First, each of these newly elected governors (and the rest of the sitting governors, too) should open citizen engagement offices in their states’ largest cities. Republicans must fearlessly go where the need for good government is the greatest and that is in the minority neighborhoods of our largest cities. Roxbury in Boston, Baltimore, the south side of Chicago, and Detroit all share one thing in common: all of these cities have, under liberal leadership, languished under the harsh tyranny of good intentions for 75 years.

It is time to engage the citizens where they are and to do that, these governors must govern from those places. Shun the oak-paneled office in the state capitol; hire a bunch of youthful, energetic aides; and govern, hold press conferences, eat lunch, and hold meetings in these places. Be authentic. Run local political shops where, to borrow a phrase from the Salvation Army, the “most good” can be done. This may seem as gimmicky as “a bill a week,” but it will humble our public servants and call attention to those in the greatest need. The media cannot argue with the results this type of engagement will produce especially if these engagement offices stay open and vibrant long after the media’s cameras go away after the ribbon cutting ceremony to open them is over.

Secondly, we have to engage citizens to do more than merely vote. In an election cycle in which hundreds of millions of dollars were spent by conservative-leaning PACs on individual candidates’ races, for example, wouldn’t it make sense to encourage some of these PACs or their donors to earmark 5% of what they contributed in this cycle to establishing journalism scholarships for conservative-minded graduate students? Perhaps the evil Koch brothers, who are known for their philanthropy but are reviled by the left for their politics, can spearhead a separate effort on this front.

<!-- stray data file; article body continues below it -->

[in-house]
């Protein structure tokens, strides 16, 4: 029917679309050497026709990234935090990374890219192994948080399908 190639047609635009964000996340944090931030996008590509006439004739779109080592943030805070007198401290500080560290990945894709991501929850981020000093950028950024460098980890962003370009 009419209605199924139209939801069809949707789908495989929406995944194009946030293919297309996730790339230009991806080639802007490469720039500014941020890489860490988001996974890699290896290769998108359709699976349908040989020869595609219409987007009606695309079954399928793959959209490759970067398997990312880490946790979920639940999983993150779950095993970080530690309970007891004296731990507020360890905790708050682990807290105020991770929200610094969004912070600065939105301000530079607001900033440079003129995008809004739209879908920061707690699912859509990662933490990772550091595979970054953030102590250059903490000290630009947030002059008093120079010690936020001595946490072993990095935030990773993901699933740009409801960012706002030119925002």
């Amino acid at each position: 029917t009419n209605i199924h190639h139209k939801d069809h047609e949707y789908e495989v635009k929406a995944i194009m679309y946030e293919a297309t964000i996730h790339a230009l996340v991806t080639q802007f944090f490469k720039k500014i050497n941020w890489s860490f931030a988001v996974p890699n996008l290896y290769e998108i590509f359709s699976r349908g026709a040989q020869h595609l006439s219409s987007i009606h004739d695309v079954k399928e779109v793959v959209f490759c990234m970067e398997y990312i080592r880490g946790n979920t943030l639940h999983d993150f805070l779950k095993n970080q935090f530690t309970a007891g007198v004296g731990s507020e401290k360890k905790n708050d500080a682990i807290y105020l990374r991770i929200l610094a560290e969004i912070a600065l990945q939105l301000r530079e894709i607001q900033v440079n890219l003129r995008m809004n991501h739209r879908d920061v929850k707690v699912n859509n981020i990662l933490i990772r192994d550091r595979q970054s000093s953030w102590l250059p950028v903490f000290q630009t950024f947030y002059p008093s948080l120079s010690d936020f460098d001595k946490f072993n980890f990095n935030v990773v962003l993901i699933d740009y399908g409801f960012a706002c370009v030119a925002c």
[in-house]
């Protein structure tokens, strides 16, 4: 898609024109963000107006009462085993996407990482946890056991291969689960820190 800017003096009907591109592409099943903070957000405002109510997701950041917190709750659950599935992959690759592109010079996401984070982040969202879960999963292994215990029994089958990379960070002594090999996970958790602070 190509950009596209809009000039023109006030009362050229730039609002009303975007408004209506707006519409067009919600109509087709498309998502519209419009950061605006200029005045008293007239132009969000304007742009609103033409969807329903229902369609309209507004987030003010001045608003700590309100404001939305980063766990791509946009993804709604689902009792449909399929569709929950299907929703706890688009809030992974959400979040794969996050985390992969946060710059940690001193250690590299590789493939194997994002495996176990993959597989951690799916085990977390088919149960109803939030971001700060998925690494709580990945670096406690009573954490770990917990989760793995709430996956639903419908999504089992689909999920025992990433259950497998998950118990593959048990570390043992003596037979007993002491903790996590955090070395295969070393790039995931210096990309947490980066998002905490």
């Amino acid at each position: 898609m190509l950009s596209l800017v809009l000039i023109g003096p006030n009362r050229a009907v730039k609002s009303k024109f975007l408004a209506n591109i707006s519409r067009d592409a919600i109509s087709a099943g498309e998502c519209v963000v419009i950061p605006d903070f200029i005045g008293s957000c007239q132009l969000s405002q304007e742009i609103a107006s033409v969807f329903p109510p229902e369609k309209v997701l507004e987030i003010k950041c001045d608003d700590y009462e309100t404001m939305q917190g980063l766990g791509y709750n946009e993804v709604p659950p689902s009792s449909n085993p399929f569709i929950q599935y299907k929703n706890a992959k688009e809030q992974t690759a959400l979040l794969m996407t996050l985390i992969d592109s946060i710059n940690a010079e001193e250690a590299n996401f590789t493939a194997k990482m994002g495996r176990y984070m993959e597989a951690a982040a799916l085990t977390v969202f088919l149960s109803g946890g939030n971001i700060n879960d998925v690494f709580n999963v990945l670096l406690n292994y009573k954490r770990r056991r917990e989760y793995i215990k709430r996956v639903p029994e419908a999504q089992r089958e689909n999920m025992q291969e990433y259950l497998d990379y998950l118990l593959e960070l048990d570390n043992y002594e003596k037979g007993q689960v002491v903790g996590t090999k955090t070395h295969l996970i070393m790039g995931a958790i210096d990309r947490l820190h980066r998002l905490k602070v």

In either case, there is little to gain from the tedious recitation of media biases made by Sean Hannity or the cast of “The Five” on a daily basis. Most reasonable people admit a media bias, and unlike man-made global warming there is plenty of data to support these assertions. The long view on this issue–broadening the base and engaging the average voter–dictates a need for training journalists who might offer an alternative view in the formative journalism classrooms of the country and, eventually, the newsrooms of America’s media outlets. Eventually, fair and even-handed media portrayals of both parties will become the norm.

Some in the party, such as Senator Rand Paul, have been working tirelessly to expand the tent and welcome in traditionally Democrat voters: urbanites, minorities, and youth. His efforts should not go unnoticed, for there is something authentic about his work as it is done quietly, consistently, and boldly.

Senator Paul, like President Reagan before him, knows that the solution to the party’s political and governing woes is quite simple: speak directly to the American citizen in a way that they can understand and appreciate it. Meet the voter where they are, and expect our shepherds to walk with some of the stink of sheep on their clothes. This approach may not bear fruit in the first few elections cycles and instead may take many years of toil in the vineyard for this particular vintage to be harvested. The Republican Party, and the country, will be better for it.